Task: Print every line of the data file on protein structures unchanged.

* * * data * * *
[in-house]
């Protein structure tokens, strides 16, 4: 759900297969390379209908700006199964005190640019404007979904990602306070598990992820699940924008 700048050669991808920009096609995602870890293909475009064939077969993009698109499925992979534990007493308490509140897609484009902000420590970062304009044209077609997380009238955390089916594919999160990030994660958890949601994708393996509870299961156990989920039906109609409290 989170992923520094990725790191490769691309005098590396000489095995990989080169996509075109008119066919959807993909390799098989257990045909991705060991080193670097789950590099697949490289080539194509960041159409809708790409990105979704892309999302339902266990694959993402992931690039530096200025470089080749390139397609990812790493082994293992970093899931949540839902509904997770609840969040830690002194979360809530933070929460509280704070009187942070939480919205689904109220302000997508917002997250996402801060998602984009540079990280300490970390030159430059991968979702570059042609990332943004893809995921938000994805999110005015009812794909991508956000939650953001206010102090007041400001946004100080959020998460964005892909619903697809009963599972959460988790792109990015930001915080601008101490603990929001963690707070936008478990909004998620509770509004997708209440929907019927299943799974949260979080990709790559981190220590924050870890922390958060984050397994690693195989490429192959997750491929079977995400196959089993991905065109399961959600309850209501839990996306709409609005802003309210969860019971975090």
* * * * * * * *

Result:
[in-house]
């Protein structure tokens, strides 16, 4: 759900297969390379209908700006199964005190640019404007979904990602306070598990992820699940924008 700048050669991808920009096609995602870890293909475009064939077969993009698109499925992979534990007493308490509140897609484009902000420590970062304009044209077609997380009238955390089916594919999160990030994660958890949601994708393996509870299961156990989920039906109609409290 989170992923520094990725790191490769691309005098590396000489095995990989080169996509075109008119066919959807993909390799098989257990045909991705060991080193670097789950590099697949490289080539194509960041159409809708790409990105979704892309999302339902266990694959993402992931690039530096200025470089080749390139397609990812790493082994293992970093899931949540839902509904997770609840969040830690002194979360809530933070929460509280704070009187942070939480919205689904109220302000997508917002997250996402801060998602984009540079990280300490970390030159430059991968979702570059042609990332943004893809995921938000994805999110005015009812794909991508956000939650953001206010102090007041400001946004100080959020998460964005892909619903697809009963599972959460988790792109990015930001915080601008101490603990929001963690707070936008478990909004998620509770509004997708209440929907019927299943799974949260979080990709790559981190220590924050870890922390958060984050397994690693195989490429192959997750491929079977995400196959089993991905065109399961959600309850209501839990996306709409609005802003309210969860019971975090």